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About This Festival

If you’ve ever flipped through a National Geographic and been fascinated by the images of the tall, lithe, beautiful men of Niger, their faces painted red, white and black, their eyes wild and wide, their teeth flashing an eerie grin, you’ve already been introduced to the Wodaabe, "people of the taboo." This relatively small group of traditionally nomadic people is made up of subgroups of the Fulani and Tuareg people. The Wodaabe have been famously documented in their elaborate ceremonial costumes and face paint, which are all part of the annual male beauty pageant known as Gerewol.

Two Events in One

But Gerewol isn’t a singular event. Each year the Wodaabe people travel to the southern edge of the Sahara desert, gathering in various places for this ritual. The most famous location is In-Gall, a town known for its salt flats, and the location of the Cure Salee festival. During the Cure Salee festival in September, after the rainy season is over, this tiny town of 500 grows to upwards of 50,000. Nomads and their herds make the pilgrimage to this tiny town while tourists pack in to celebrate the annual gathering that serves as a harvest festival, a marketplace, a gathering of the tribes, and a spectacular display of peacocking in an effort to be deemed the most attractive of their clan.

Gerewol is a beauty pageant, but it is also a courtship ritual, as the pageantry often leads to flirtation and potentially a love match. Wodaabe traditionally have arranged marriages, and many are already married when the pageant takes place. It is possible that a flirtation that develops from this beauty competition could lead to a second marriage (or third), something that is not out of the realm of possibility for the Wodaabe people. In the Wodaabe culture, beauty is paramount, and so women are free to take on additional husbands, provided they are good-looking, in the hopes that they might bear more attractive children. Likewise, the more attractive men tend to have many partners. There is no double standard in that respect, and the Gerewol ritual is an expression of their cultural honesty and openness.

The Eye-Rolls Have It

As part of the pageant, Wodaabe men paint their faces, usually red or yellow with white and black accents, which serve to highlight symmetry in the facial features, something that Wodaabe women value quite highly. Wodaabe men don traditional ceremonial costumes, which, depending on the tribe, can consist of beautiful, colorful fabrics, beaded and feathered headdresses, and leather wraps or skirts. Once they have assembled, the men sing and dance in an effort to impress the female judges. Consider this the talent portion of the show, also known as the Yaake, a sort of line dancing, where men stand shoulder-to-shoulder, swaying, singing and chanting in a hypnotic fashion. Feathers fly, feet stomp, bells ring and faces are pulled. While westerners might see these faces as “silly,” something that a child would do, the Wodaabe believe this to be a display of beauty. Wide, white eyes and bright, white teeth are also considered attractive features in the Wodaabe, and crossing or rolling the eyes and flashing those mega-watt smiles is just a way to emphasize these traits.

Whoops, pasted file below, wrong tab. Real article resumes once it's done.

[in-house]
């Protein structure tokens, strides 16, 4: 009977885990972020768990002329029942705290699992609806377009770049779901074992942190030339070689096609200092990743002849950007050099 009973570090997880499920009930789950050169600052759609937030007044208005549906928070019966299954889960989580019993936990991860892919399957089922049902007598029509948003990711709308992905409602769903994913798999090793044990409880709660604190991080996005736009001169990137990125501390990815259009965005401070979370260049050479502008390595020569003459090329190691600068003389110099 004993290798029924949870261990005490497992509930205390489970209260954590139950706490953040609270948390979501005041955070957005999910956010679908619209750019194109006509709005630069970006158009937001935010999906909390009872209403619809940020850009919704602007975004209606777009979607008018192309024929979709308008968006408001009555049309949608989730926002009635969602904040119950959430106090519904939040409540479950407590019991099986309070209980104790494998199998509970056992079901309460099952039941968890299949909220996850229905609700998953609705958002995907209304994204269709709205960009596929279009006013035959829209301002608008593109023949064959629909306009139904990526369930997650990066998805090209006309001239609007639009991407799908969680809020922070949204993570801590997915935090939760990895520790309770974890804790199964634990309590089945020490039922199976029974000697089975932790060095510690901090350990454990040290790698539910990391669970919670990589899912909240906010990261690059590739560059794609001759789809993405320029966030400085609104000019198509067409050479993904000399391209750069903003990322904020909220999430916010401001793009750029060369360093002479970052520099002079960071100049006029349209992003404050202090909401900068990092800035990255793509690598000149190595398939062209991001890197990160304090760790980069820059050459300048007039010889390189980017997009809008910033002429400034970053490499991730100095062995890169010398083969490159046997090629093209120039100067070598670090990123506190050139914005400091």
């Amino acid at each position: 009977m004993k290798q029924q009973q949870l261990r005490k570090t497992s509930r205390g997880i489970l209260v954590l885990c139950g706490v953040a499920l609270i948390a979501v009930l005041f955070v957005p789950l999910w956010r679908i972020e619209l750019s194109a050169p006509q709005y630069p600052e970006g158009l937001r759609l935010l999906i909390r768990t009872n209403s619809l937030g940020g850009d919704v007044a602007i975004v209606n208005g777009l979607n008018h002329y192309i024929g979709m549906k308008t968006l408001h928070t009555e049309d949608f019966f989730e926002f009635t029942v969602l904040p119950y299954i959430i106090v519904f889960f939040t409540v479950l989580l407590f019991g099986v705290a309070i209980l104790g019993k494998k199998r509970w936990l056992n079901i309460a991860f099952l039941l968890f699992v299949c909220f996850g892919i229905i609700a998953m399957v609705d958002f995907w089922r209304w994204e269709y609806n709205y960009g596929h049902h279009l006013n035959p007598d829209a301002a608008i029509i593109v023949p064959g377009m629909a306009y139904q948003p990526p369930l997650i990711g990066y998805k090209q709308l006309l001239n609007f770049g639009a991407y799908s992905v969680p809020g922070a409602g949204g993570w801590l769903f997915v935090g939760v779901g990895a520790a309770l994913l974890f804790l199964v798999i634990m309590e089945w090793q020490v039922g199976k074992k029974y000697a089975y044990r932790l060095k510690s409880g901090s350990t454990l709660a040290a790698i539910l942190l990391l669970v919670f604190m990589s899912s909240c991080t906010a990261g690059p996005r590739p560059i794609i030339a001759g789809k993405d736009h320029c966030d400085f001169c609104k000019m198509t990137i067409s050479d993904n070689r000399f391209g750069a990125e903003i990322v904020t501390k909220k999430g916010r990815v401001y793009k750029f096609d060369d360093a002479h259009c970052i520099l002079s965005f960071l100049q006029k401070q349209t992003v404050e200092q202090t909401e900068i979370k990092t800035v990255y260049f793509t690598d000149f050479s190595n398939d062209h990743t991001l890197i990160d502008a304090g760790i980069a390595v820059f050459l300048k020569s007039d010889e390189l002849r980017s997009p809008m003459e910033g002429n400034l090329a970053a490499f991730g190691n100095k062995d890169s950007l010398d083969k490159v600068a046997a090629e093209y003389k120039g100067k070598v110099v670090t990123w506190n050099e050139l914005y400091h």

Stamina, Stamina, Stamina

This portion of the festival can last up to a week, as the men strive to impress the women not only with their looks, but also with their stamina and dedication. The Yaake can last for hours each day, with the men dancing and singing in the hot desert sun. If this sounds a bit brutal, it can be, although some of the men have a trick up their sleeve: they will drink a tea made of fermented bark, which has been rumored to have a hallucinogenic effect, but also enables the men to dance for hours on end.

While the men perform, the women observe with discerning eyes, carefully selecting the most attractive man out of the line-up. The women slowly walk up and down the line of men. Once a female spots the man she finds most attractive, she points to him; the clan with the most men selected “wins.” If a proposal results from the pageantry, the man will take a calabash filled with milk to the female’s parents. If they give their blessing for the marriage, the man will then pay the family for the bride—typically three cows—in a sort of reverse dowry.

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